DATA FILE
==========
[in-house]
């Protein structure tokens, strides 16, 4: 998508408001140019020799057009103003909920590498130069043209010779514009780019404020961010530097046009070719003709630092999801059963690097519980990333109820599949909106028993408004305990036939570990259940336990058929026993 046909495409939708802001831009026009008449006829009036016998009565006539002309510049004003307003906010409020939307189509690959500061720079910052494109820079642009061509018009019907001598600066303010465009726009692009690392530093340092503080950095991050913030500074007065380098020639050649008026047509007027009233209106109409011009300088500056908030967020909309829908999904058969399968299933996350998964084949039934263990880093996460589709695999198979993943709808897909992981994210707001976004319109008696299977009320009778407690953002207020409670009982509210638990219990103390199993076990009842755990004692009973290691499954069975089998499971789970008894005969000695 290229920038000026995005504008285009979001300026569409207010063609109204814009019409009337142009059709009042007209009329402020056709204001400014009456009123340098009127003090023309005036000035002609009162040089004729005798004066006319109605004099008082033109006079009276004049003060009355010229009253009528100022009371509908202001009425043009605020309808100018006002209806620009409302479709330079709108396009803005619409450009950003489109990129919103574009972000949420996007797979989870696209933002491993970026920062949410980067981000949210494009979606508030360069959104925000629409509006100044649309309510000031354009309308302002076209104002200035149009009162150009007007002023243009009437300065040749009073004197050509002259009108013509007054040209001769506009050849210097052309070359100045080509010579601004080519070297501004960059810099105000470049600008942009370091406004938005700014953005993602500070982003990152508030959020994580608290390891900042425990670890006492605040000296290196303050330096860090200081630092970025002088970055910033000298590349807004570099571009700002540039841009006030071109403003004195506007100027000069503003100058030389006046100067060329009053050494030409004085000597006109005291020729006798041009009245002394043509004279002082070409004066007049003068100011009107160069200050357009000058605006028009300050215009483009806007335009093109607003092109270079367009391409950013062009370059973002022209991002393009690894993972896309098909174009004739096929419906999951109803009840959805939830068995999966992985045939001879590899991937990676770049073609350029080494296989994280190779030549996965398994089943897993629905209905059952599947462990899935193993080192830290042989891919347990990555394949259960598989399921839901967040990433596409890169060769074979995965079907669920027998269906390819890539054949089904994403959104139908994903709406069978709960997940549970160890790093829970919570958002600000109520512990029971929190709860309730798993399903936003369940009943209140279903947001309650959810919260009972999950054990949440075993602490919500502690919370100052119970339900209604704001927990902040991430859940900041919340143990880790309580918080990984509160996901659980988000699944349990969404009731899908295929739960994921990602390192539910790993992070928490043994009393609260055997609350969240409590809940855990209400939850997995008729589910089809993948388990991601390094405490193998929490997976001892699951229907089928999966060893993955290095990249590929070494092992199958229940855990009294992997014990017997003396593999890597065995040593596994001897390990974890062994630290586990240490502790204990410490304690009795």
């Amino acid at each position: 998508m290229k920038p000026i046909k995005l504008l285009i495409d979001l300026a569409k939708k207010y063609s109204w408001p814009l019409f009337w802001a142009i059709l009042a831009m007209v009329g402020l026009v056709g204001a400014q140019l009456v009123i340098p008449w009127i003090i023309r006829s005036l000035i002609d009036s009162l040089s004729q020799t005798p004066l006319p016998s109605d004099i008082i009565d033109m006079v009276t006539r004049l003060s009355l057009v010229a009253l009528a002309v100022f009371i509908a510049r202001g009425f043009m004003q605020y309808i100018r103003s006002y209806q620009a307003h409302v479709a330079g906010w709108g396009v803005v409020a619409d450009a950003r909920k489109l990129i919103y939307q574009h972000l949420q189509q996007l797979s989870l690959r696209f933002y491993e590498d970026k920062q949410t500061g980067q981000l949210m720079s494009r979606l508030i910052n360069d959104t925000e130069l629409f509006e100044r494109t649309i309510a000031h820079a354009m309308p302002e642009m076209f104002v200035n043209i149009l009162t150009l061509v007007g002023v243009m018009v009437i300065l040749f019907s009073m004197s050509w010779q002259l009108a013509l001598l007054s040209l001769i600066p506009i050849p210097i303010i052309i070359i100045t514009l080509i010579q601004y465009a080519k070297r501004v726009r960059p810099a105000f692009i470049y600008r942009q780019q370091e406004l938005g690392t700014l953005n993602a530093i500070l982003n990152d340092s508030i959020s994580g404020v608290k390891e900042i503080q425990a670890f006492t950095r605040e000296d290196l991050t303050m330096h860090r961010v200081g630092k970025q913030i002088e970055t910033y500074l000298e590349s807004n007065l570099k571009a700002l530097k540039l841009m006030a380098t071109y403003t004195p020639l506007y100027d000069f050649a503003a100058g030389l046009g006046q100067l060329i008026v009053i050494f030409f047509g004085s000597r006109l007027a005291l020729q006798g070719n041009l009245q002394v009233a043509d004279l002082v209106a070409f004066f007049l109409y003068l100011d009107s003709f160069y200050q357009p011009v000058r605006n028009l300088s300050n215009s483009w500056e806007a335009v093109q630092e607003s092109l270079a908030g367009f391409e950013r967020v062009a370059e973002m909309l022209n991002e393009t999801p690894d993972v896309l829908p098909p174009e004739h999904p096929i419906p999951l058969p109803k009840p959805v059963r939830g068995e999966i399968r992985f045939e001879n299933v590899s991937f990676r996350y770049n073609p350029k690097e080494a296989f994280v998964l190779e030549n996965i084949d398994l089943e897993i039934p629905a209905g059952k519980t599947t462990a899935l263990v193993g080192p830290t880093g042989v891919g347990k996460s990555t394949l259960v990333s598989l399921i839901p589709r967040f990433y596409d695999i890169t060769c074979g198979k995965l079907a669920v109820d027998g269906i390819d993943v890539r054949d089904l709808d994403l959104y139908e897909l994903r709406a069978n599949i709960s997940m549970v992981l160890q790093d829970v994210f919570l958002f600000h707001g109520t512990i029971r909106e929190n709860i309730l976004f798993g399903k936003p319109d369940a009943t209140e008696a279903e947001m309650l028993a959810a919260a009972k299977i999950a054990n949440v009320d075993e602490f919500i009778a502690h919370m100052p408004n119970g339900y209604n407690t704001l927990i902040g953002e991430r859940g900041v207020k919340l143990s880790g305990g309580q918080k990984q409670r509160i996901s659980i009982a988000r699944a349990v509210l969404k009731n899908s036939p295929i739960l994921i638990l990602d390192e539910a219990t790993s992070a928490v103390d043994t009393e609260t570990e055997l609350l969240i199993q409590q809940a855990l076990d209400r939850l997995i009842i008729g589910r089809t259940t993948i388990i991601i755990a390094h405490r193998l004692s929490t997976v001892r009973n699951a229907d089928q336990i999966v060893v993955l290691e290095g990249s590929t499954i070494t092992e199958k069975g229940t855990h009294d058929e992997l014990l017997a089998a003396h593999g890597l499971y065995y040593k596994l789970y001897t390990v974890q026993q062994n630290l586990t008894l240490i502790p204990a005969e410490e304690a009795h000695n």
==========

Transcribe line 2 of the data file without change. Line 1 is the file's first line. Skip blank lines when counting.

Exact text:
């Protein structure tokens, strides 16, 4: 998508408001140019020799057009103003909920590498130069043209010779514009780019404020961010530097046009070719003709630092999801059963690097519980990333109820599949909106028993408004305990036939570990259940336990058929026993 046909495409939708802001831009026009008449006829009036016998009565006539002309510049004003307003906010409020939307189509690959500061720079910052494109820079642009061509018009019907001598600066303010465009726009692009690392530093340092503080950095991050913030500074007065380098020639050649008026047509007027009233209106109409011009300088500056908030967020909309829908999904058969399968299933996350998964084949039934263990880093996460589709695999198979993943709808897909992981994210707001976004319109008696299977009320009778407690953002207020409670009982509210638990219990103390199993076990009842755990004692009973290691499954069975089998499971789970008894005969000695 290229920038000026995005504008285009979001300026569409207010063609109204814009019409009337142009059709009042007209009329402020056709204001400014009456009123340098009127003090023309005036000035002609009162040089004729005798004066006319109605004099008082033109006079009276004049003060009355010229009253009528100022009371509908202001009425043009605020309808100018006002209806620009409302479709330079709108396009803005619409450009950003489109990129919103574009972000949420996007797979989870696209933002491993970026920062949410980067981000949210494009979606508030360069959104925000629409509006100044649309309510000031354009309308302002076209104002200035149009009162150009007007002023243009009437300065040749009073004197050509002259009108013509007054040209001769506009050849210097052309070359100045080509010579601004080519070297501004960059810099105000470049600008942009370091406004938005700014953005993602500070982003990152508030959020994580608290390891900042425990670890006492605040000296290196303050330096860090200081630092970025002088970055910033000298590349807004570099571009700002540039841009006030071109403003004195506007100027000069503003100058030389006046100067060329009053050494030409004085000597006109005291020729006798041009009245002394043509004279002082070409004066007049003068100011009107160069200050357009000058605006028009300050215009483009806007335009093109607003092109270079367009391409950013062009370059973002022209991002393009690894993972896309098909174009004739096929419906999951109803009840959805939830068995999966992985045939001879590899991937990676770049073609350029080494296989994280190779030549996965398994089943897993629905209905059952599947462990899935193993080192830290042989891919347990990555394949259960598989399921839901967040990433596409890169060769074979995965079907669920027998269906390819890539054949089904994403959104139908994903709406069978709960997940549970160890790093829970919570958002600000109520512990029971929190709860309730798993399903936003369940009943209140279903947001309650959810919260009972999950054990949440075993602490919500502690919370100052119970339900209604704001927990902040991430859940900041919340143990880790309580918080990984509160996901659980988000699944349990969404009731899908295929739960994921990602390192539910790993992070928490043994009393609260055997609350969240409590809940855990209400939850997995008729589910089809993948388990991601390094405490193998929490997976001892699951229907089928999966060893993955290095990249590929070494092992199958229940855990009294992997014990017997003396593999890597065995040593596994001897390990974890062994630290586990240490502790204990410490304690009795």